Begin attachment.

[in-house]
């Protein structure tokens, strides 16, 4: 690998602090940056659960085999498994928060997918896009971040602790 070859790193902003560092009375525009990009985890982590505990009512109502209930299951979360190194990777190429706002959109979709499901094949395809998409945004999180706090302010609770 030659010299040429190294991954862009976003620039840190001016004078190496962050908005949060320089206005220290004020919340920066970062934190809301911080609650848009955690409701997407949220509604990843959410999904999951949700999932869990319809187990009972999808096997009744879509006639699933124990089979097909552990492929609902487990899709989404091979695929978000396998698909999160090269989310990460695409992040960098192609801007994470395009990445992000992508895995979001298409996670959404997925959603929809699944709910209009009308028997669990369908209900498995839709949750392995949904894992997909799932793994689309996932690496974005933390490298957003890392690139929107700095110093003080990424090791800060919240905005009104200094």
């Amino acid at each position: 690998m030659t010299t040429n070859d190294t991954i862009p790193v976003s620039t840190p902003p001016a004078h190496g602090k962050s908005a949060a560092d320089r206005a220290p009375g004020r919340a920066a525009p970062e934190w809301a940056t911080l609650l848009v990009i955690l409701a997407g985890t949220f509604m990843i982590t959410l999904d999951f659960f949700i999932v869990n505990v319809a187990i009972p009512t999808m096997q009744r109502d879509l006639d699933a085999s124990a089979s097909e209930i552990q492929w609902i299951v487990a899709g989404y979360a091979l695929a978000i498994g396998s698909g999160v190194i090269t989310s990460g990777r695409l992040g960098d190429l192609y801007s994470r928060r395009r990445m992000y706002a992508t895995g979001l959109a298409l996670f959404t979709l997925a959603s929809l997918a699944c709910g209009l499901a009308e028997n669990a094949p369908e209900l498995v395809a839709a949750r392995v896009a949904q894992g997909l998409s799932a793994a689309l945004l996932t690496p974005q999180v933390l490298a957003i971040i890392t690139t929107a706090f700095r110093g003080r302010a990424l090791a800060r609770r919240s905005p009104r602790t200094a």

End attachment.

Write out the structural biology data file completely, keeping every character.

[in-house]
């Protein structure tokens, strides 16, 4: 690998602090940056659960085999498994928060997918896009971040602790 070859790193902003560092009375525009990009985890982590505990009512109502209930299951979360190194990777190429706002959109979709499901094949395809998409945004999180706090302010609770 030659010299040429190294991954862009976003620039840190001016004078190496962050908005949060320089206005220290004020919340920066970062934190809301911080609650848009955690409701997407949220509604990843959410999904999951949700999932869990319809187990009972999808096997009744879509006639699933124990089979097909552990492929609902487990899709989404091979695929978000396998698909999160090269989310990460695409992040960098192609801007994470395009990445992000992508895995979001298409996670959404997925959603929809699944709910209009009308028997669990369908209900498995839709949750392995949904894992997909799932793994689309996932690496974005933390490298957003890392690139929107700095110093003080990424090791800060919240905005009104200094």
């Amino acid at each position: 690998m030659t010299t040429n070859d190294t991954i862009p790193v976003s620039t840190p902003p001016a004078h190496g602090k962050s908005a949060a560092d320089r206005a220290p009375g004020r919340a920066a525009p970062e934190w809301a940056t911080l609650l848009v990009i955690l409701a997407g985890t949220f509604m990843i982590t959410l999904d999951f659960f949700i999932v869990n505990v319809a187990i009972p009512t999808m096997q009744r109502d879509l006639d699933a085999s124990a089979s097909e209930i552990q492929w609902i299951v487990a899709g989404y979360a091979l695929a978000i498994g396998s698909g999160v190194i090269t989310s990460g990777r695409l992040g960098d190429l192609y801007s994470r928060r395009r990445m992000y706002a992508t895995g979001l959109a298409l996670f959404t979709l997925a959603s929809l997918a699944c709910g209009l499901a009308e028997n669990a094949p369908e209900l498995v395809a839709a949750r392995v896009a949904q894992g997909l998409s799932a793994a689309l945004l996932t690496p974005q999180v933390l490298a957003i971040i890392t690139t929107a706090f700095r110093g003080r302010a990424l090791a800060r609770r919240s905005p009104r602790t200094a």